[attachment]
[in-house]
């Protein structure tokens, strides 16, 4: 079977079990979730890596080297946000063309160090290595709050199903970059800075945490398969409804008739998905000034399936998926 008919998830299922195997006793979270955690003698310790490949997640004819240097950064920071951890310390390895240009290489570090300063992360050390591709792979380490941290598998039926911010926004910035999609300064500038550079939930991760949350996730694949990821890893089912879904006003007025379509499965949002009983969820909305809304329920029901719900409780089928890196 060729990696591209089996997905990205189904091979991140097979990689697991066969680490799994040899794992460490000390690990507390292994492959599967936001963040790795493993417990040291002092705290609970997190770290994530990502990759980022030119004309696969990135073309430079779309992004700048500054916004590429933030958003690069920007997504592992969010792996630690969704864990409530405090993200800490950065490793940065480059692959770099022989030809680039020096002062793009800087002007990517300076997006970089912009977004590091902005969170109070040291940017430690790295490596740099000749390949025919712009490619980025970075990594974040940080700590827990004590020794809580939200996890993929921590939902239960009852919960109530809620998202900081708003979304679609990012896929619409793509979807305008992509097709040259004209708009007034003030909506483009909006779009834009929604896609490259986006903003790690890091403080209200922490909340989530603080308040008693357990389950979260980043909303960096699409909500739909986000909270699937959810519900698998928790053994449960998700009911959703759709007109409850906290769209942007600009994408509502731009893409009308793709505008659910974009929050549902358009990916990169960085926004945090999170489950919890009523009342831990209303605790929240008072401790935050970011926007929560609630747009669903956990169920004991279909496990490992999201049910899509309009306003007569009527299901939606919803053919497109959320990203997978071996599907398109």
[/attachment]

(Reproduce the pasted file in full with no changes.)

[in-house]
């Protein structure tokens, strides 16, 4: 079977079990979730890596080297946000063309160090290595709050199903970059800075945490398969409804008739998905000034399936998926 008919998830299922195997006793979270955690003698310790490949997640004819240097950064920071951890310390390895240009290489570090300063992360050390591709792979380490941290598998039926911010926004910035999609300064500038550079939930991760949350996730694949990821890893089912879904006003007025379509499965949002009983969820909305809304329920029901719900409780089928890196 060729990696591209089996997905990205189904091979991140097979990689697991066969680490799994040899794992460490000390690990507390292994492959599967936001963040790795493993417990040291002092705290609970997190770290994530990502990759980022030119004309696969990135073309430079779309992004700048500054916004590429933030958003690069920007997504592992969010792996630690969704864990409530405090993200800490950065490793940065480059692959770099022989030809680039020096002062793009800087002007990517300076997006970089912009977004590091902005969170109070040291940017430690790295490596740099000749390949025919712009490619980025970075990594974040940080700590827990004590020794809580939200996890993929921590939902239960009852919960109530809620998202900081708003979304679609990012896929619409793509979807305008992509097709040259004209708009007034003030909506483009909006779009834009929604896609490259986006903003790690890091403080209200922490909340989530603080308040008693357990389950979260980043909303960096699409909500739909986000909270699937959810519900698998928790053994449960998700009911959703759709007109409850906290769209942007600009994408509502731009893409009308793709505008659910974009929050549902358009990916990169960085926004945090999170489950919890009523009342831990209303605790929240008072401790935050970011926007929560609630747009669903956990169920004991279909496990490992999201049910899509309009306003007569009527299901939606919803053919497109959320990203997978071996599907398109």